Movie: Three Coins in a Fountain (1954) Stars include Jean Peters, Dorothy McGuire, Maggie MacNamara, Clifton Webb, Rossano Brazzi and Louis Jourdan
If you want a look at a foreign culture, the original Three Coins in a Fountain movie will do it for you. Yes, there is a lot about Italian culture, but you also see another way of life that will be foreign to you–the culture of 1950’s America when women were girls, men wore suit jackets even at home, and the object of life was to get married.
When you see a movie for the 2nd time more than fifty years later (OUCH!) reality tinkers with your memory. This ultimate travel movie was filmed just one year after the debut of Cinemascope with stereophonic sound, which was really amazing stuff back then. ( The trailer sells the film technique instead of the film). The use of Cinemascope presents panoramic shots of Rome, Venice and the Dolomite Mountains countryside that could serve as a marketing tool for the Italian Tourism agency now as well as then.
For instance, the introductory sequence consists of a four-minute tour of Rome with Frank Sinatra singing the Oscar-winning Sammy song, Three Coins in a Fountain in the background, more like a low-key music video than any movie you’ll see today.
I only wish that when we visited Rome, the fountains and parks had been so empty. In those lovely scene-setting scenes around Rome, there are almost NO people!
We had to wait eons to get close to the Fountain of Trevi so we could toss our coins.
And I wouldn’t mind an exchange rate that allowed me to live in a villa, either! But, this is fantasy Rome, not the one we walked through.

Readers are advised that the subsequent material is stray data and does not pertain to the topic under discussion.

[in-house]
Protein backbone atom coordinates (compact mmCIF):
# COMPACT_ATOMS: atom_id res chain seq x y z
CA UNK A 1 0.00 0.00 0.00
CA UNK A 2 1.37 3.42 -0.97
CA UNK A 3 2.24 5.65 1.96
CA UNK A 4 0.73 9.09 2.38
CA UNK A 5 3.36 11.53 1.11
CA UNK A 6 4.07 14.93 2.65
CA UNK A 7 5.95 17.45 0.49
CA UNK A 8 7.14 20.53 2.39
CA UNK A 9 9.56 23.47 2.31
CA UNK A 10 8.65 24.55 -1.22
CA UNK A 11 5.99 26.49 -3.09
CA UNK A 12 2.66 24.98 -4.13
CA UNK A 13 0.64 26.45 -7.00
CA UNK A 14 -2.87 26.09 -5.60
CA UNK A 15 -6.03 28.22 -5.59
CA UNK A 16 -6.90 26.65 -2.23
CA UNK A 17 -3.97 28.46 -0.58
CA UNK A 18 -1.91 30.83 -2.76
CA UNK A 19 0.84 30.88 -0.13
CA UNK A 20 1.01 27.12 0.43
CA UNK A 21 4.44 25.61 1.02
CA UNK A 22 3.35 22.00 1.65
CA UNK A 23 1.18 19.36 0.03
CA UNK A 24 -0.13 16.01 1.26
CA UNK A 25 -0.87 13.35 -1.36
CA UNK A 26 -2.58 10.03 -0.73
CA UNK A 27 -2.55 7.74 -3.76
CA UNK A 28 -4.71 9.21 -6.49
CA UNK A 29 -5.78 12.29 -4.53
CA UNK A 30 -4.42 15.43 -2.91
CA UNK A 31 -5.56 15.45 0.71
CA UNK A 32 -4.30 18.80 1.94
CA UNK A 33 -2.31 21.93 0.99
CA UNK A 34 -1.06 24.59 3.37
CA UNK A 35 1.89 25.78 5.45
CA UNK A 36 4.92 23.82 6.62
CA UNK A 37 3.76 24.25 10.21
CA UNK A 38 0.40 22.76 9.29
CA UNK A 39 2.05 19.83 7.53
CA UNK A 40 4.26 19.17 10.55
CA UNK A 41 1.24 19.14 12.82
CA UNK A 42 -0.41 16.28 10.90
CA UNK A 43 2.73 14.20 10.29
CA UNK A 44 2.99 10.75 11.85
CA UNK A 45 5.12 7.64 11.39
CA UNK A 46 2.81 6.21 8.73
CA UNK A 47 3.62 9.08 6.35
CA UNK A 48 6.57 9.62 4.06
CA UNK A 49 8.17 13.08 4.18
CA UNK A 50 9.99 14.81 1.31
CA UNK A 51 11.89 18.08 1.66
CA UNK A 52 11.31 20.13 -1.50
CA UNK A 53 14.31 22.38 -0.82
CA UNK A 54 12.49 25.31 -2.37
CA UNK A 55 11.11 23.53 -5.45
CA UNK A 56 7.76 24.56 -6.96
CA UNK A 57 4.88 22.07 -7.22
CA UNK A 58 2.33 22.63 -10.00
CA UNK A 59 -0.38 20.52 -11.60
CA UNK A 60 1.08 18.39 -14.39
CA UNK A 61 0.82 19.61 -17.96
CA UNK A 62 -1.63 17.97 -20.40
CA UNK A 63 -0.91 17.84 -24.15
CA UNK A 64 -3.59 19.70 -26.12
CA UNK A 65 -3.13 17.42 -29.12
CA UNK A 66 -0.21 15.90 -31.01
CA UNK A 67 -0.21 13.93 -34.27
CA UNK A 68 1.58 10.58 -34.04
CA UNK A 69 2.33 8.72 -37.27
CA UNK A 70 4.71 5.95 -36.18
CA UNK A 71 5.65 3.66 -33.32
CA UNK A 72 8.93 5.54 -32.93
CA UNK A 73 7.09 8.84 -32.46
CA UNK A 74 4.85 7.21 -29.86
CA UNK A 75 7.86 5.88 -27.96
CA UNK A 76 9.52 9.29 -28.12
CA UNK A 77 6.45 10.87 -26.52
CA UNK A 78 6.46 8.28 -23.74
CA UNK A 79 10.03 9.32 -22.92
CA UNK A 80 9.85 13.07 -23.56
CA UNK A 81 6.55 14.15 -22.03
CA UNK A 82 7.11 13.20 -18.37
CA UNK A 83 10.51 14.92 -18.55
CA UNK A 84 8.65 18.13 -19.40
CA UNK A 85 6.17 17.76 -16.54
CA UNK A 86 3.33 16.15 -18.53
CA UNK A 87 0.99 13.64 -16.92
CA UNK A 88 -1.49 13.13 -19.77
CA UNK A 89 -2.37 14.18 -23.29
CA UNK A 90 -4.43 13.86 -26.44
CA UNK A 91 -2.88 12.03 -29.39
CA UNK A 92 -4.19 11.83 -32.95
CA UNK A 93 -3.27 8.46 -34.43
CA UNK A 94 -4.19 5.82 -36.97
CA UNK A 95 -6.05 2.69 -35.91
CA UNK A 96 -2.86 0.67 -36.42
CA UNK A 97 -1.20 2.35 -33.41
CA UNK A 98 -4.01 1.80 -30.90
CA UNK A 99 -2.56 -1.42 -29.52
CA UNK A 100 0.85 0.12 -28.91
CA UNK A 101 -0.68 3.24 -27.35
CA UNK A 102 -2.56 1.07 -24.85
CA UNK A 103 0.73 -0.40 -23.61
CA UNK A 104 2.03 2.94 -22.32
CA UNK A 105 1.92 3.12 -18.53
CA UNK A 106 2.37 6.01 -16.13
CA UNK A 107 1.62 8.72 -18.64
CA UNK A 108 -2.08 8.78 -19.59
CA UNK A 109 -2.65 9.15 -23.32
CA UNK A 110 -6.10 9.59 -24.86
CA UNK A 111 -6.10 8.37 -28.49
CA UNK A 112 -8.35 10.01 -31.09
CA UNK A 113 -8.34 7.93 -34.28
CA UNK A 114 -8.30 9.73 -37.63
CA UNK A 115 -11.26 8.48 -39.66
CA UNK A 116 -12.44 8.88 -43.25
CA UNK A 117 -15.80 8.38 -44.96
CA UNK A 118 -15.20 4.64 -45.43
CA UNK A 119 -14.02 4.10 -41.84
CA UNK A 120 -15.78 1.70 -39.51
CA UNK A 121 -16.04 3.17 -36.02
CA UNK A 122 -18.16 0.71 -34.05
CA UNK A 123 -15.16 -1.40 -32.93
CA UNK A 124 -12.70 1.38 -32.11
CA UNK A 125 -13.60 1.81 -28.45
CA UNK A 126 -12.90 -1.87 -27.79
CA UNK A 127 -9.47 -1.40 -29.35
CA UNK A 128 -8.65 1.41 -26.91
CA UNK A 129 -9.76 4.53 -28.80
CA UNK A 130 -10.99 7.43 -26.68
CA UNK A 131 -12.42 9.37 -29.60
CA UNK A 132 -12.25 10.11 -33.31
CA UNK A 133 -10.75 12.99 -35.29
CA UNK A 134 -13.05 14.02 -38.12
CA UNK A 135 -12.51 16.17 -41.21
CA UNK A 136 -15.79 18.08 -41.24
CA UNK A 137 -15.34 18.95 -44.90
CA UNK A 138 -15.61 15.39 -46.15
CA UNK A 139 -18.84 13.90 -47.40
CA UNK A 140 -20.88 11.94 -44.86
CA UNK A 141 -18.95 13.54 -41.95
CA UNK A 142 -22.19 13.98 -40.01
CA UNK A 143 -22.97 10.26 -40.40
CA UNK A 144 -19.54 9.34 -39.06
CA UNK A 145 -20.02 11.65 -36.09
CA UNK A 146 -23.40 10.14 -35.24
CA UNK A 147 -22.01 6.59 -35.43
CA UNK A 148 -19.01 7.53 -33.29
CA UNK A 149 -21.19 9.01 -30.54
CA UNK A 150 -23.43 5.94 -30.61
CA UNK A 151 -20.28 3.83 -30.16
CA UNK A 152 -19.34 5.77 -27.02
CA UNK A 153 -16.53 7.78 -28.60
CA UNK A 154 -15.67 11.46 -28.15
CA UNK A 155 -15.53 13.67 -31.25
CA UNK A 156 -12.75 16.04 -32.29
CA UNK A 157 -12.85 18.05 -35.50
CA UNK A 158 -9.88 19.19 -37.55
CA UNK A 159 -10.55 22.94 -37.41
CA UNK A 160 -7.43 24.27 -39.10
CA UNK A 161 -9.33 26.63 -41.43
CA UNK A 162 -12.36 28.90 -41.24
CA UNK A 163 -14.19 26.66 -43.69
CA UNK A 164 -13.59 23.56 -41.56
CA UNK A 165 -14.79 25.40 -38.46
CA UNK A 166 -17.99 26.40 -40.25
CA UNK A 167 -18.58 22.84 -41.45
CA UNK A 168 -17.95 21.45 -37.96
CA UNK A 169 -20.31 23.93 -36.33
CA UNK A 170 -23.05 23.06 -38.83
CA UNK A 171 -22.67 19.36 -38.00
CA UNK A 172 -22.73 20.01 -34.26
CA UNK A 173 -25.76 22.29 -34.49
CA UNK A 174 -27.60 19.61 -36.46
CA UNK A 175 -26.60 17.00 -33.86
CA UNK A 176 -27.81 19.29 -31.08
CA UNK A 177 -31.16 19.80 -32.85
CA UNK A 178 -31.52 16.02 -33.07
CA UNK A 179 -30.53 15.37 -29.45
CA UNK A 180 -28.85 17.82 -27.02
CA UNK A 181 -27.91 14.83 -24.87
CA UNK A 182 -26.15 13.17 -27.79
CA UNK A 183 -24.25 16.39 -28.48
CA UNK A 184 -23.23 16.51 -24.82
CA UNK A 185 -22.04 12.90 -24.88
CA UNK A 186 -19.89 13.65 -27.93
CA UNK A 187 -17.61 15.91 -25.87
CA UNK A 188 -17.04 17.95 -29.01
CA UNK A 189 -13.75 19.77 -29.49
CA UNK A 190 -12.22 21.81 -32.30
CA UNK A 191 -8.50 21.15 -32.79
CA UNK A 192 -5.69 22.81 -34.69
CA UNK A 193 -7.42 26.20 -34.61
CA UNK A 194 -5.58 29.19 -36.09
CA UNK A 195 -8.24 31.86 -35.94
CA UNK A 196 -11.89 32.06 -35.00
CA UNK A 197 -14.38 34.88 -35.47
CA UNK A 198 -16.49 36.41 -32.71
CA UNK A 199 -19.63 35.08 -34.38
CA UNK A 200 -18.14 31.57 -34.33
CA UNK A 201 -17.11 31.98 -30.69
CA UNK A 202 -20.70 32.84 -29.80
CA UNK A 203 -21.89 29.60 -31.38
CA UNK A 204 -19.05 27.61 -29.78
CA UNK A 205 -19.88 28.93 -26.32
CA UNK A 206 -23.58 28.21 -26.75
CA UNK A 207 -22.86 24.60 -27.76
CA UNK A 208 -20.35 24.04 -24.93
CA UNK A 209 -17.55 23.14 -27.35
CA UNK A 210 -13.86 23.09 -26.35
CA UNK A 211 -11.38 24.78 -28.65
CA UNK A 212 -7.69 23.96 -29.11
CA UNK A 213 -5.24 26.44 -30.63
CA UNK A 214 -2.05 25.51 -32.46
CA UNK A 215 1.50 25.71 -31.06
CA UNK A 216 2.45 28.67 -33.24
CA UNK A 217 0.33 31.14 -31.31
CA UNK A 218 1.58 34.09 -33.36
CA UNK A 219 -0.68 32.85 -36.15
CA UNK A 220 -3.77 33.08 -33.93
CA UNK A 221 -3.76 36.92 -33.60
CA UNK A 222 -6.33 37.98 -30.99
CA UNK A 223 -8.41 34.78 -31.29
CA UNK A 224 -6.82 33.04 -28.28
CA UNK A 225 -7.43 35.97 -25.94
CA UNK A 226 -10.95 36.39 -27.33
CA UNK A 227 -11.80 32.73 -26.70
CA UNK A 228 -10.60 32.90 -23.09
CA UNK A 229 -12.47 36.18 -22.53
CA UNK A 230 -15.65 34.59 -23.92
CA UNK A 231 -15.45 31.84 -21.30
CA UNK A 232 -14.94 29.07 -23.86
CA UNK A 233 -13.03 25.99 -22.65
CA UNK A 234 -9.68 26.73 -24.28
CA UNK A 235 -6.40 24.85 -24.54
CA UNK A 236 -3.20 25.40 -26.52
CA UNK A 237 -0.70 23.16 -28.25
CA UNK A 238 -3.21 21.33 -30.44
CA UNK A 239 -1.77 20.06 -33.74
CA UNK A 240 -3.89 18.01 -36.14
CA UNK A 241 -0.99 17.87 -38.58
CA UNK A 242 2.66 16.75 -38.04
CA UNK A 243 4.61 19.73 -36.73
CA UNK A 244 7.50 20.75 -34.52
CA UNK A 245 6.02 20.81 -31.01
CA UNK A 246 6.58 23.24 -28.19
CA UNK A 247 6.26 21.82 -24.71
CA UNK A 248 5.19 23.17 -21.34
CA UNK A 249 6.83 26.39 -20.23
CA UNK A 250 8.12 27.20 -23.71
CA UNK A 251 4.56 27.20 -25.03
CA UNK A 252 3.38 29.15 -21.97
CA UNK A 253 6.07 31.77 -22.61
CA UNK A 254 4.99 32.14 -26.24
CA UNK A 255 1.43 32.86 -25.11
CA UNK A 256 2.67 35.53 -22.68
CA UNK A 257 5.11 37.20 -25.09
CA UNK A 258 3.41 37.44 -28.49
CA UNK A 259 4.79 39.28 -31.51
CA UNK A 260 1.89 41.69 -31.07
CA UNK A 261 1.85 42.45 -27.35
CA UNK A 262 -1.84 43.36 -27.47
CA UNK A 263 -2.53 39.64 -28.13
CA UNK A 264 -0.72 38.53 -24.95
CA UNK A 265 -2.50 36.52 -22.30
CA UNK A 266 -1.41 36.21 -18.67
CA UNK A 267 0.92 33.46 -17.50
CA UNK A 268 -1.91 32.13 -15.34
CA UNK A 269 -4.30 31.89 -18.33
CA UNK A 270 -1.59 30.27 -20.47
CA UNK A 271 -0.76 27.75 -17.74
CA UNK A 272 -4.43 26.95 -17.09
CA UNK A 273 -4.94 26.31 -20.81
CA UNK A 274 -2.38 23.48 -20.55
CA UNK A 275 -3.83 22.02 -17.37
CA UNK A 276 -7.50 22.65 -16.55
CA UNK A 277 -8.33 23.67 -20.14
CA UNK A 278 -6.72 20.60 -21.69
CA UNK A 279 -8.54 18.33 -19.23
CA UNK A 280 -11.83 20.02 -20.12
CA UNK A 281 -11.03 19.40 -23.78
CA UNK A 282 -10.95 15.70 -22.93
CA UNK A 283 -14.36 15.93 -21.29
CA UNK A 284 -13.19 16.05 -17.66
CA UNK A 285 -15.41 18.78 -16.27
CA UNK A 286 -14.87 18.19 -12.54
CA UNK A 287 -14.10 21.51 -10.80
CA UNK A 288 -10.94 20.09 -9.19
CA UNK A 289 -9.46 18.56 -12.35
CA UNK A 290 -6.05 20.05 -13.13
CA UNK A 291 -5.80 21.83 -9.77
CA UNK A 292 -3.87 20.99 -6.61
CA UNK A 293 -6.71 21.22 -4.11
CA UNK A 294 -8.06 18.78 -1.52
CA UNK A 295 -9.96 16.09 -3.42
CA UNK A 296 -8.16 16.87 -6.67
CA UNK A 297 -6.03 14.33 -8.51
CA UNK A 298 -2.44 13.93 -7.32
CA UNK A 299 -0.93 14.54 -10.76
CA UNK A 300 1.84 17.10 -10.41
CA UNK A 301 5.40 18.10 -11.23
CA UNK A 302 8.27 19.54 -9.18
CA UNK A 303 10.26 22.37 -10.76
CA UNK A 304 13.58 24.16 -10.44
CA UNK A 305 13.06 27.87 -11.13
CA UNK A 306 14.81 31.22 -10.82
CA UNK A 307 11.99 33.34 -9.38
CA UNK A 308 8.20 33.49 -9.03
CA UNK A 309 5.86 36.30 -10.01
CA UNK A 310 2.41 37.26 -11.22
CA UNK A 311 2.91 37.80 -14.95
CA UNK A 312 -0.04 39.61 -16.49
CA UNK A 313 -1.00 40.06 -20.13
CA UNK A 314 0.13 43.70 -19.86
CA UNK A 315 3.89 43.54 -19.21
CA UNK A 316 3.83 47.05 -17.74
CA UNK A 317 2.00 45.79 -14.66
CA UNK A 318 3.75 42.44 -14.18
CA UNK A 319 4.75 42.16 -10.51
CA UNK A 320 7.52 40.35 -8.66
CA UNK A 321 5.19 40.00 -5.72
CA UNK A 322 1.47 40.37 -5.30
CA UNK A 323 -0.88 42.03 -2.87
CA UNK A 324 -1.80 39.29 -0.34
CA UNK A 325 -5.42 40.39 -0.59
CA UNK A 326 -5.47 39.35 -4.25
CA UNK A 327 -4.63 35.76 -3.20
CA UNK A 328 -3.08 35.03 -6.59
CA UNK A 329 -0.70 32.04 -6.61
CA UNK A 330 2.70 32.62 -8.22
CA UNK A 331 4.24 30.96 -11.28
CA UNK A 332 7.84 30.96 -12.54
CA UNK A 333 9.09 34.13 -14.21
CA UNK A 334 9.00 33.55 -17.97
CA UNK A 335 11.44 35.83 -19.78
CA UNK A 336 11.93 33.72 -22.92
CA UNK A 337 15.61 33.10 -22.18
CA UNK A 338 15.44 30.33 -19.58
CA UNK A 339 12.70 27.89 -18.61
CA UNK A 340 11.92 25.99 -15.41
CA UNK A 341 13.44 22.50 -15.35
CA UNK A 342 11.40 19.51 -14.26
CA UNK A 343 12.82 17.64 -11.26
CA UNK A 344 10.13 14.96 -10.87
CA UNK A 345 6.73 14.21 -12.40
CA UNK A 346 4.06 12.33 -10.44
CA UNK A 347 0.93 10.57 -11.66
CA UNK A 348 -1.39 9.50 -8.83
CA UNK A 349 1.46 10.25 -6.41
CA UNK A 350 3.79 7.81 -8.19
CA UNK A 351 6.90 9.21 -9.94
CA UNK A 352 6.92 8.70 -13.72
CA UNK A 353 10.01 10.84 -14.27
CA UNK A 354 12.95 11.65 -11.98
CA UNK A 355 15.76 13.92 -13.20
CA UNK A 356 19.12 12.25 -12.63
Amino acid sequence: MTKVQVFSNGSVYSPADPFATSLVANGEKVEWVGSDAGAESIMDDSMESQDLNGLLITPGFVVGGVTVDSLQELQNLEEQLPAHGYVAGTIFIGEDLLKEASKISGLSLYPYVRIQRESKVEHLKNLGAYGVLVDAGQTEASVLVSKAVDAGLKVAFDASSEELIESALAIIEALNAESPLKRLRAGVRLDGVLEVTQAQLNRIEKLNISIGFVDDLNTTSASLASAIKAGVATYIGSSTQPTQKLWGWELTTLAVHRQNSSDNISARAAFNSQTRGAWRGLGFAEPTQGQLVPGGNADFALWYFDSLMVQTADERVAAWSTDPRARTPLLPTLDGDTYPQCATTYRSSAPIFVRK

One lengthy segment takes place in Venice. Plotwise there is no concrete reason for the actors to be in Venice–and in fact, I suspect the actors were in a studio somewhere. All of their swooping-over-Venice-in-a-plane and floating-down-the-canal scenes are courtesy of rear projections. There is no reason to believe they came within 175 kilometers of the city of canals.
Rear projection can be annoying to present-day audiences who are used to seeing live action shots, but rise above your annoyance, and you’ll get an excellent visit to Rome and Venice floating by in the background. Rural mountain scenery featured in one sequence, places actors in a more realistic outdoor dining scene in front of a real scene in the Dolomites whose beauty takes you breath away.
When I wasn’t being annoyed by rear projection in car travel shots, I found myself surprisingly aware of camera angles and editing in interior scenes. I’m no expert, so those details usually go right over my head, but when techniques have changed so radically, they become quite obvious. The director shot nearly all the interior scenes proscenium style–as though the camera has been plopped down in front of a stage. The actors face front, the camera stays static, there are no cuts from one person to another.
The benefit is you get a huge hunk of background to help set the scene, and the acting carries the scene rather than random edits providing the drama. The downside is that few of us carry on conversations facing a “fourth wall” instead of each other.
I became so aware of this, that I was amazed when one scene with Clifton Webb and Louis Jordan played more like the movies we are used to. As in shooting over the back of one character as the other one talked. or having actors move away and toward the camera rather than just parallel to the “fourth wall”.
Someone with more technical knowledge of movie making than I have may drop in to explain the constant use of rear projection and the lack of camera interaction with characters in Cinemascope.
But despite the technical oddities, the acting was excellent, the three women were interesting and pretty, Jourdan and Brazzi were plain gorgeous, and Clifton Webb was quirky and charming. I found that the film still packs a bit of emotional wallop and as the ultimate travel movie definitely makes me want to return to Rome “presto!”
I watched the restored DVD version of the movie, rented from Netflix. The commentary told me a lot about the actors and production people, but not about the making of the film, unfortunately. Photos here all belong to Ken and me and we would appreciate your asking permission if you choose to use. I want to thank Jane Boursaw, of Reel Life With Jane. Her comment that a vastly inferior girls in a foreign place movie this summer reminded her of movies like 3 Coins in a Fountain. Jane is right about most things cinematic, but in this case, the resemblance is superficial at most. Appreciate the nudge, though.